Web Survey Bibliography

Title Consequences of the forced answering option within online surveys: Do higher item response rates come at the expense of participation and answer quality?
Year 2016
Access date 29.04.2016
Presentation PDF (615KB)
Abstract
Relevance: Too often online surveys are conducted without adequate attention to implementation details. One example is the frequent use of the forced answering option, which forces the respondent to answer each question in order to proceed through the questionnaire. The avoidance of missing data is often the idea behind the use of the forced answering option. There has been a tremendous increase in the use of this option; however, the inquirers are often not aware of possible consequences.

Research Question: Currently, only a few studies have researched the impact of forced answering on different quality parameters (e.g. dropouts, item nonresponse), with inconsistent results. To date no study has systematically examined effects of forced answering formats on answer quality. Given the rise in the popularity of online surveys in general and the frequent use of the forced answering option in particular, the impact of forced answering on data quality needs to be addressed. Our study assesses the consequences of the implementation of the forced answering option on dropouts as well as on answer quality. Our major hypothesis is that forcing respondents to answer will cause reactance, which in turn will decrease answer quality and increase dropout rates.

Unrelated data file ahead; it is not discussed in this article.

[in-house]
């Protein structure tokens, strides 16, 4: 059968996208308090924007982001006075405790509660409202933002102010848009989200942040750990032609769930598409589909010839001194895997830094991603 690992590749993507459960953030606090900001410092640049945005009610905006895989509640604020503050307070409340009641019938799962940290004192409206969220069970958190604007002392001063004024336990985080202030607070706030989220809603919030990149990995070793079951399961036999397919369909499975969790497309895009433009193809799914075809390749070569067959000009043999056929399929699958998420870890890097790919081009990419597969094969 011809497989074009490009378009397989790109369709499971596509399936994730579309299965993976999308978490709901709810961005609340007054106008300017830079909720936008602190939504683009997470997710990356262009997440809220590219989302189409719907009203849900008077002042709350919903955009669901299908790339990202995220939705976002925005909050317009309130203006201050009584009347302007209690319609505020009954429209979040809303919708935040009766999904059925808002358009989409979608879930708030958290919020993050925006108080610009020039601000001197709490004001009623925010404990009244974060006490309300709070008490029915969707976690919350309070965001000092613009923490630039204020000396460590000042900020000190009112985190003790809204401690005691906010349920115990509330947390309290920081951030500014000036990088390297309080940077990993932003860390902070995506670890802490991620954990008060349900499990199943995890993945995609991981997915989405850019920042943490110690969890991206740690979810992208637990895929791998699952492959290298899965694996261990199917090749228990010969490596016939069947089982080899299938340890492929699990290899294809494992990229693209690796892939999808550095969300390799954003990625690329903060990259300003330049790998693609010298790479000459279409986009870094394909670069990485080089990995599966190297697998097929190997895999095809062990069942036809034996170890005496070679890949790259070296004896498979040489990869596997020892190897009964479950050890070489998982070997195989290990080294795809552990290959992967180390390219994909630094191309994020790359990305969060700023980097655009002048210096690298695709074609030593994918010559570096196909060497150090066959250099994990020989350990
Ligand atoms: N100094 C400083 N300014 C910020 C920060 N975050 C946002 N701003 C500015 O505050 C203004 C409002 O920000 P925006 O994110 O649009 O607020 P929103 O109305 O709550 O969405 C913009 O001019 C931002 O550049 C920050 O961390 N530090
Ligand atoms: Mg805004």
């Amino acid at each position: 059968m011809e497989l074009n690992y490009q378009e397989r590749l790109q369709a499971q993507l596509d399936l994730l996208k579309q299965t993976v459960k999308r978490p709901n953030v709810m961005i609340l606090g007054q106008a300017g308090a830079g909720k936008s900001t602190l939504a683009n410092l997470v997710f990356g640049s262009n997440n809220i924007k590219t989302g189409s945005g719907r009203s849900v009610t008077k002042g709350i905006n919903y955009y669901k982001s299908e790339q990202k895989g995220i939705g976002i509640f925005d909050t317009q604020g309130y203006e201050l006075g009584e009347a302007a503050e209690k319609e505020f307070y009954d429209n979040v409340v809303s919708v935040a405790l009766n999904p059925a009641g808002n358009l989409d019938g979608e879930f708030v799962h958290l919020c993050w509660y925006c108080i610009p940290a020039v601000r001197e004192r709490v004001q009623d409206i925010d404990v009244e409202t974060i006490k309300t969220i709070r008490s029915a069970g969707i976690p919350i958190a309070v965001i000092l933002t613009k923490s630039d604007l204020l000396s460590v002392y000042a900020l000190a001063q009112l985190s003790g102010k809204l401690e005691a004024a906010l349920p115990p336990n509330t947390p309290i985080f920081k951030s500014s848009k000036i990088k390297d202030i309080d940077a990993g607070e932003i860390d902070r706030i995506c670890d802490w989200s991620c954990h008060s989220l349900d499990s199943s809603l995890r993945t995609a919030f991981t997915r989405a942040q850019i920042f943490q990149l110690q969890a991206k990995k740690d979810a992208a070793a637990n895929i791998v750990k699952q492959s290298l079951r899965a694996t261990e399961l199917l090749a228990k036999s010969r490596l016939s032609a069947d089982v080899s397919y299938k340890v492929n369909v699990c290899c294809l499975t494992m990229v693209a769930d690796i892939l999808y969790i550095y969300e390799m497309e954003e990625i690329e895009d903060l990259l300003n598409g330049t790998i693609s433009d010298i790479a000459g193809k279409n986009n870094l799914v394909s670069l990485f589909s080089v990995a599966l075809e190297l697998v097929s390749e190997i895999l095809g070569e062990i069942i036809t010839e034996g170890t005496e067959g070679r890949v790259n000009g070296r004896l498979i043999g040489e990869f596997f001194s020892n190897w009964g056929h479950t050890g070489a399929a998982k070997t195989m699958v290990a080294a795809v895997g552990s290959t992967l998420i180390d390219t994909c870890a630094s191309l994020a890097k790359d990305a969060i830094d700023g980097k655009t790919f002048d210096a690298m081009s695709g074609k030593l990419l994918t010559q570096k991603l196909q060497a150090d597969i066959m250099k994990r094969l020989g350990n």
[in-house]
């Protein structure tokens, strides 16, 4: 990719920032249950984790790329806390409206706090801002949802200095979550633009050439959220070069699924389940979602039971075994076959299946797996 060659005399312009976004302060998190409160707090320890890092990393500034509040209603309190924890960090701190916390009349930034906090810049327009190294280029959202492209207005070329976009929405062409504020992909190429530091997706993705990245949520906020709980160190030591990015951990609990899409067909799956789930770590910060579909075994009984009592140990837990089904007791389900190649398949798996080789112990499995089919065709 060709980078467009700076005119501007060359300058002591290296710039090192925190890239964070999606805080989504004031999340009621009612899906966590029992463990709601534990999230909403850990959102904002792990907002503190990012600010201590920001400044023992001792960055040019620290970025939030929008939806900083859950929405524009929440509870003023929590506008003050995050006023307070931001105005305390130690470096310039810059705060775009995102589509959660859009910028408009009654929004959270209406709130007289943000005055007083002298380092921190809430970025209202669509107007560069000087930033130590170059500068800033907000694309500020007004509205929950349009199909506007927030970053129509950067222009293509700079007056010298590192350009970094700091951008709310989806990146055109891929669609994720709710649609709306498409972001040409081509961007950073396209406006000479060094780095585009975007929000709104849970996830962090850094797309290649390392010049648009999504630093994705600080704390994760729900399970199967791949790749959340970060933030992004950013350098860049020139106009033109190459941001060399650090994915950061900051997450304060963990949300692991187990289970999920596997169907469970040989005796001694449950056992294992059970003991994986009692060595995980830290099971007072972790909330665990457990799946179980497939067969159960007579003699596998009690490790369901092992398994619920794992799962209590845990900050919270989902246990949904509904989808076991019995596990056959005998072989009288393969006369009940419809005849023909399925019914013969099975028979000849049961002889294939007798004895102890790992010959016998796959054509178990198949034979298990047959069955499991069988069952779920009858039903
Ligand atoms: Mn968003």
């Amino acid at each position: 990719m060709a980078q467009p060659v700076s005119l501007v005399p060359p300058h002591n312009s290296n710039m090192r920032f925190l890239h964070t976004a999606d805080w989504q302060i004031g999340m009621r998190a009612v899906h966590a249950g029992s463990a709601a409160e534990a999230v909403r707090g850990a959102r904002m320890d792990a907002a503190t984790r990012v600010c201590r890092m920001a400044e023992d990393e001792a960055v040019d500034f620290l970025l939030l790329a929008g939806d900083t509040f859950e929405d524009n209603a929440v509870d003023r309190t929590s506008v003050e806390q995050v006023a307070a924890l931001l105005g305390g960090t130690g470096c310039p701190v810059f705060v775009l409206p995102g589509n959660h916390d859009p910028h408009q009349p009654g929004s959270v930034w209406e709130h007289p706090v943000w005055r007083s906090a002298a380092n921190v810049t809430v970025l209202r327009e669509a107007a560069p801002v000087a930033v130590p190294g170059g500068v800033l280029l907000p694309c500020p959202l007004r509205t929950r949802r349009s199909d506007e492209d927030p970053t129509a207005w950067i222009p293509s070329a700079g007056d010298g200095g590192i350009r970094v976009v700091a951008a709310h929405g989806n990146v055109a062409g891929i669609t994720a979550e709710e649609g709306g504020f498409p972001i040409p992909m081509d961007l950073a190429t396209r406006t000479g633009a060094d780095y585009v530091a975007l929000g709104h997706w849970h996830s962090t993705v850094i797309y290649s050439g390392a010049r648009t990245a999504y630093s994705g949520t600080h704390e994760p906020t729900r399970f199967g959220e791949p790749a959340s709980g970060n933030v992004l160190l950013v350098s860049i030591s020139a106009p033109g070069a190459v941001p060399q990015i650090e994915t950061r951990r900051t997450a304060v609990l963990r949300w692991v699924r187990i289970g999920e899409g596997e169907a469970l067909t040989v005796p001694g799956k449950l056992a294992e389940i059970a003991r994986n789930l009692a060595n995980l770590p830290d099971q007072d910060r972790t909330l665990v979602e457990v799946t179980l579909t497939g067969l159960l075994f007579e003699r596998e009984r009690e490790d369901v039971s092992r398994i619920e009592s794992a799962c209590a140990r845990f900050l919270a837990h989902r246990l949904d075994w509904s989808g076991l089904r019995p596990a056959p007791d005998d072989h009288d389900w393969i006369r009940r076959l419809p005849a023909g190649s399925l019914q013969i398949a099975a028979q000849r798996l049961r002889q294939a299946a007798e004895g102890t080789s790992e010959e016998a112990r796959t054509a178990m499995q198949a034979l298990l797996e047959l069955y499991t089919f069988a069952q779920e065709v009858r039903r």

Methods and Data: To analyse the consequences of the implementation of forced answering option on response behaviour, we use split-ballot-field-experiments. We already conducted two studies (n=1056 & n=615) with differing experimental conditions and a third is ongoing. To determine answer quality, we use instructed response items, self-report for faking and other self-reports.

Results: Our results show a significant increase in dropouts and higher percentages of fakers under the forced answering condition. Both can be interpreted as reactance behavior arising from the force to answer each question in this condition.

Added Value: So far, no study has systematically examined effects of forced answering formats on answer quality. Our Paper address this issue.
Year of publication2016
Bibliographic typeConferences, workshops, tutorials, presentations
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Web survey bibliography - Germany (639)

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